And for example, we have a couple of lenses; I think you're holding one right there. Richard Harrington: Yeah. Robbie Carman: And an older style Nikon lens that you found for pretty cheap. Richard Harrington: This particular lens here, really, really affordable. This is a 2.8, it's an older type lens, like Rob mentioned, it is a Nikon lens, but they make adapter rings, so you can put this on a Canon. The big thing here to realize, they have totally manual controls, so unlike having to rely upon the camera to change the f-stop, you have a physical ring. A lot of people like that. They even go as far as declicking it. So instead of only having certain values, you can get those in between values, and notice there, as we change that, how it really opens up and changes the size of how much light is coming in.
Another nice thing on these older prime lenses is that the focus ring generally has a giant rotation. Now the reason why this is is that modern lenses, they want that really fast auto-focus, when you hit the plunger, it just goes, chk, chk, and locks in. These older prime lenses they may rotate for three fourths or even more of the barrel which makes manually focusing or rack focusing, so much easier. Robbie Carman: This is true. Now with that said Rich, if you don't want to go out and buy used lenses, you can find some pretty affordable lenses out there on the market.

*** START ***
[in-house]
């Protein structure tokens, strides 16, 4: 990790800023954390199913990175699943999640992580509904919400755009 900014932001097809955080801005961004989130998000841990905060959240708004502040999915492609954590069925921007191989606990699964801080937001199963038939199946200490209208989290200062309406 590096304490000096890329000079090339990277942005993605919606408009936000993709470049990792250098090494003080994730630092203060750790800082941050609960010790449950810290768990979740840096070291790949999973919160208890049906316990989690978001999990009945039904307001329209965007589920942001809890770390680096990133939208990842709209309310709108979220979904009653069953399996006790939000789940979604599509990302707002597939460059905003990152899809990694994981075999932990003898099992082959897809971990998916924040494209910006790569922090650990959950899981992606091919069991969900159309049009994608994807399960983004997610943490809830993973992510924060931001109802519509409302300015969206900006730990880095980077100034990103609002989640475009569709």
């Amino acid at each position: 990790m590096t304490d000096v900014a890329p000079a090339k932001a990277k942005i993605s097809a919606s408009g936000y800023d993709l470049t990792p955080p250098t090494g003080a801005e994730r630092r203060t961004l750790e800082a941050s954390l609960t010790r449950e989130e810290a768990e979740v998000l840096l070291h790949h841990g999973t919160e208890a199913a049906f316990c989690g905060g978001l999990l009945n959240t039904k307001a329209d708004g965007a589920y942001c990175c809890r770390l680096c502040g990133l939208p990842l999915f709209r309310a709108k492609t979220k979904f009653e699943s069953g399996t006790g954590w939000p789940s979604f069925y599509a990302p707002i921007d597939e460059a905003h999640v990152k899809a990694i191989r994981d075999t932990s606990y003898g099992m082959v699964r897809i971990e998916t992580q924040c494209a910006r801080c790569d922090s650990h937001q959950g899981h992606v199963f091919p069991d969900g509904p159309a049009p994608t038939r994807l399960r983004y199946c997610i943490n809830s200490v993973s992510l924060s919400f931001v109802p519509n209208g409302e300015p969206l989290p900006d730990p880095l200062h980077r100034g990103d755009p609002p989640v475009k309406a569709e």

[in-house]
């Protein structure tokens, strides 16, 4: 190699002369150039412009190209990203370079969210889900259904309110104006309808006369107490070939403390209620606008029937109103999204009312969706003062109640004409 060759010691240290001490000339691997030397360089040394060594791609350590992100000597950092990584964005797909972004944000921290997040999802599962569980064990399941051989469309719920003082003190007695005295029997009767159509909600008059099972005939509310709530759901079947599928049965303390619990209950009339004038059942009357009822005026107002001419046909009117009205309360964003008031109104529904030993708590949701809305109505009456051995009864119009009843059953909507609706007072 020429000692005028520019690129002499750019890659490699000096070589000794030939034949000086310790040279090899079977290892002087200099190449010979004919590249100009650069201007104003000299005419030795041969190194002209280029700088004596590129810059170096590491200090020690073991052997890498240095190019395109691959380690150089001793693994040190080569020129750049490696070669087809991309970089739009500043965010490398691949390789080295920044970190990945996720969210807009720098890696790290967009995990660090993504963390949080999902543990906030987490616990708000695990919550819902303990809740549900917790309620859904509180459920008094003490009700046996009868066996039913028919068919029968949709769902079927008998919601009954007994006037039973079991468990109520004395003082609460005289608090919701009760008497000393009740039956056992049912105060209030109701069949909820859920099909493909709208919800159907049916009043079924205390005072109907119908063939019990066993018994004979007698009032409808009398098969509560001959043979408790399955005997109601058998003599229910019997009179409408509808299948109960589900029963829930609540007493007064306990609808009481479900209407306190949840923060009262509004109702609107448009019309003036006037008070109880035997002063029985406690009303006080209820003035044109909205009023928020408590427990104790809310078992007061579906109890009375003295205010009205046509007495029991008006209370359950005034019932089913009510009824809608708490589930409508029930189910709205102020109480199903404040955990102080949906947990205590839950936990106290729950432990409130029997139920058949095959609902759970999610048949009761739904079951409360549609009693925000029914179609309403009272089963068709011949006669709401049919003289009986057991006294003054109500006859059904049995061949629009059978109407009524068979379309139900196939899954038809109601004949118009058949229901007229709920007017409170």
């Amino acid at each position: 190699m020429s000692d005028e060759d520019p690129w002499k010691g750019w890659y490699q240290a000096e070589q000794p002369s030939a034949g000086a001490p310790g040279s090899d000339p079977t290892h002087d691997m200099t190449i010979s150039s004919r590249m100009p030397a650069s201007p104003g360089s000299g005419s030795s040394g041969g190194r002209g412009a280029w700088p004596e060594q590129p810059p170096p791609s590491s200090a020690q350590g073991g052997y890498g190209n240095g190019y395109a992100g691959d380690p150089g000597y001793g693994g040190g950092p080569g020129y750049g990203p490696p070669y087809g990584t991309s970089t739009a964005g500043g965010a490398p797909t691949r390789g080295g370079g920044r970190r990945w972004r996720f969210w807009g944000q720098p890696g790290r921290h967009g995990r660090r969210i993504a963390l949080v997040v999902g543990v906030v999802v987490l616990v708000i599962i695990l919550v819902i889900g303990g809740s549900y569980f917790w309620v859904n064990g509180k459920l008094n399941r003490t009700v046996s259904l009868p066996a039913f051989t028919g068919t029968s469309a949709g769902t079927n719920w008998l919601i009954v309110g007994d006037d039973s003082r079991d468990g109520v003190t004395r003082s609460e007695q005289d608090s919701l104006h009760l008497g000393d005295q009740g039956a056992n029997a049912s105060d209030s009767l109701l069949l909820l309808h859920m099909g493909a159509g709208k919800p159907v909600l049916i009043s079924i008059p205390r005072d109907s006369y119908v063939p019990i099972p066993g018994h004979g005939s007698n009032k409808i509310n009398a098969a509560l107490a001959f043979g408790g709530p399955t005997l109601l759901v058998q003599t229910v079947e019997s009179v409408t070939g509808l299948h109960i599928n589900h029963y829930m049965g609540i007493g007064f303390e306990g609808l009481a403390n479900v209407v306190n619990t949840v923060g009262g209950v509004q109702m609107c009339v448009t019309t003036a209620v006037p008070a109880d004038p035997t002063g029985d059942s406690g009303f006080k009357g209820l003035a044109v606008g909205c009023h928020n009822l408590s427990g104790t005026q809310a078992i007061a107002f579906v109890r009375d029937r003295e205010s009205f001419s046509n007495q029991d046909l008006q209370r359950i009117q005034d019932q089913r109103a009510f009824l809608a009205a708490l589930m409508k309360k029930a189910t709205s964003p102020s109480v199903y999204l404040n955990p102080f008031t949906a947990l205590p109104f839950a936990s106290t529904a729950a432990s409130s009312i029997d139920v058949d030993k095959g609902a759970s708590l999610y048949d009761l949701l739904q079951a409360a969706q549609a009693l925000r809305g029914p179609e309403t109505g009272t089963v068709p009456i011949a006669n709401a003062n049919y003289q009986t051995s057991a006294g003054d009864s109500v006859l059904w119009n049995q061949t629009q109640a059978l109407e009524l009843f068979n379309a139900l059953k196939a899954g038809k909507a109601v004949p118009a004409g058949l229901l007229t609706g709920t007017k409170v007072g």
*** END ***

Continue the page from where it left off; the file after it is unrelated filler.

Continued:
For example, both Canon and Nikon make what I refer to as the nifty 50s. These are 50 millimeter prime lenses usually an aperture value of 1.8, and they can be had for around $100, depending on where you go. Now Rich, of course, when it comes to prime lenses, the sky really is the limit. Richard Harrington: Well, yeah, you did mention these are cheap lenses. I would definitely pick up a 50 or 35 millimeter for your kit. These are nice, they're affordable, the 1.8s are perfectly reasonable to have. I did step up in this case and I have an 85 millimeter here. I consider this sort of a portrait lens.